Carbon recently signed an agreement with DENTAC and DREVE, CAD/CAM denture company and specialist in dental materials, in order to deliver 3D manufacturing solution for the dental market.
We have often read about Carbon in the fashion industry, its collaborations with adidas are often portrayed, its investments or release of new materials… and yet the company’s solutions go beyond this industry.
Today, the digital 3D Manufacturing company aims to bring its contribution to the dental world with the introduction of new 3D-printed dentures with DENTCA; and gingiva masks and trays with DREVE.
3D printing is not new to the dental market
Additive manufacturing quickly evolves in the dental market. Dental laboratories increasingly used 3D printers to customize their products. Fischler Dental AG is an example of this type of laboratories in Europe.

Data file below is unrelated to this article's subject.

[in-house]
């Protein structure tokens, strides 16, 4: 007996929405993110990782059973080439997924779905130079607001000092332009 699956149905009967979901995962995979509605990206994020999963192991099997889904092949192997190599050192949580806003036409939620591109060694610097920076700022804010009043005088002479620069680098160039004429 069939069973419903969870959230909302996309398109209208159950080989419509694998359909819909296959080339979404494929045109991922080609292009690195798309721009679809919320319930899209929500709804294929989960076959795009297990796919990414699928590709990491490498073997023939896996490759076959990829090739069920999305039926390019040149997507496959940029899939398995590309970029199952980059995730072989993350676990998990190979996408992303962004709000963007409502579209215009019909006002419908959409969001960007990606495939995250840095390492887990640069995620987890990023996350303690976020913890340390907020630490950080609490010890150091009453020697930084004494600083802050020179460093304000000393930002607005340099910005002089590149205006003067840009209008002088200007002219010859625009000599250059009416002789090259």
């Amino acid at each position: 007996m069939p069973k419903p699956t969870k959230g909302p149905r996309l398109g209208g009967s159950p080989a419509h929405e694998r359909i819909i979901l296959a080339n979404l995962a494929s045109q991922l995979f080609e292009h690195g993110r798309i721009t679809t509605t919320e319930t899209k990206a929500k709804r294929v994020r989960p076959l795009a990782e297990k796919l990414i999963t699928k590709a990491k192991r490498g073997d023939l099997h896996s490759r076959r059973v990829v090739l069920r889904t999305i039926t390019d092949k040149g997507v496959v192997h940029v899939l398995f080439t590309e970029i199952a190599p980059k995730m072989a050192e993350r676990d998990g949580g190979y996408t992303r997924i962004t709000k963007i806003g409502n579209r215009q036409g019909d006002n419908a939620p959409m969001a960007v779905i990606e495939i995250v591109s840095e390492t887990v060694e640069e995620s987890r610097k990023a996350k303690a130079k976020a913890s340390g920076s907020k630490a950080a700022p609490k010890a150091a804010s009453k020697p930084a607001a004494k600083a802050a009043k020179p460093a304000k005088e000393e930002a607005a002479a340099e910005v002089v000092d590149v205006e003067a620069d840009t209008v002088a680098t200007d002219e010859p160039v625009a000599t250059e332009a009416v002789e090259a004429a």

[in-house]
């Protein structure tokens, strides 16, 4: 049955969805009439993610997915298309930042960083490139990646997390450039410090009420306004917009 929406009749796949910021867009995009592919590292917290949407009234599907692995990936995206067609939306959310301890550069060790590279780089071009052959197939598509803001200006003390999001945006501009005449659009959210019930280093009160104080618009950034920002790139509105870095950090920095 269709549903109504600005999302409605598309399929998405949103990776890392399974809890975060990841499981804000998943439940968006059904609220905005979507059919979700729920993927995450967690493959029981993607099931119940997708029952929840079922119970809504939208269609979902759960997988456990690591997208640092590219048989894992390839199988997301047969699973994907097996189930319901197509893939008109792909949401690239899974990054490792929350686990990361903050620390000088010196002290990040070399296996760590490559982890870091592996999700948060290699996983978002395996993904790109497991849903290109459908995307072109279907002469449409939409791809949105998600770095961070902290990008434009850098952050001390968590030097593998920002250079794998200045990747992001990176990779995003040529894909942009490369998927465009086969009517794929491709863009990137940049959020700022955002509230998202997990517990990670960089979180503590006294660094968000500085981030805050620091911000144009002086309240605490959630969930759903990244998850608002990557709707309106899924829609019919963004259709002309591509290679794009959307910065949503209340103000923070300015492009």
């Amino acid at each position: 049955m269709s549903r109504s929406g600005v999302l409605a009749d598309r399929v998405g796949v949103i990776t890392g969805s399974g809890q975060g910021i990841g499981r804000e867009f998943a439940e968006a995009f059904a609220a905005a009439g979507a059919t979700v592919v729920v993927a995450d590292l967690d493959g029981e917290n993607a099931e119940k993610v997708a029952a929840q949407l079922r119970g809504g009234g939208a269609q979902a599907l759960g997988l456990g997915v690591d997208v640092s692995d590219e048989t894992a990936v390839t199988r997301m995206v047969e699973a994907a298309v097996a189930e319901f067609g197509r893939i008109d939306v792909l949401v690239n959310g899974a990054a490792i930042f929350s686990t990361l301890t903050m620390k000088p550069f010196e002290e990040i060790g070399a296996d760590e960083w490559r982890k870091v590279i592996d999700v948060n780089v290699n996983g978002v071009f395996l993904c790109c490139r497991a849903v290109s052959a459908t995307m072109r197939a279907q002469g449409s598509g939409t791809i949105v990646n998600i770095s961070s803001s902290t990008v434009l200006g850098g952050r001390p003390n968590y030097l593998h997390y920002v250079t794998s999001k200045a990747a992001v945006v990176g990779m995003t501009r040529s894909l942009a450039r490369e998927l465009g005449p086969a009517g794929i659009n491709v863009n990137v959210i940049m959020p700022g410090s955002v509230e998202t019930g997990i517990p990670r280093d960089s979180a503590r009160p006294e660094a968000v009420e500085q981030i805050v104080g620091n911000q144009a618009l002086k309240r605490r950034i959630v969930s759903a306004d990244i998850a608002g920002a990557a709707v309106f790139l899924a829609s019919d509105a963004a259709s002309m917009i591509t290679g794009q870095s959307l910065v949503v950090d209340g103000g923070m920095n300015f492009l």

Carbon’s solution enables dental labs to easily design and manufacture customized and quality products. The manufacturer’s 3D printers, its wide range of industrial dental materials and its software will enable dental labs to improve their work. Brian Ganey, General Manager of Carbon’s Oral Care Business said: “But we don’t stop there: Carbon also provides continuous one-to-one service and support, meaning we engage closely with each of our dental customers to understand their individual requirements and develop new production-quality materials, so the range of materials will continue to grow. We’re there at every step of the process.”
Carbon’s fusing light and oxygen enable to rapidly produce products from a pool of resin. Its Digital Light SynthesisTM (DLS) technology and programmable and biocompatible liquid resins deliver a complete solution for all dental production needs.
Everything is digitally traceable here. A unique ID can automatically be engraved or embossed on any part. This unique ID can be used to identify the digital historical record of the part, including identifying the specific printer, resin, and even post-processing protocols that were involved in making that part – which is incredibly valuable for highly regulated industries like dental, where the FDA will increasingly require part-specific data to ensure product performance and patient safety.
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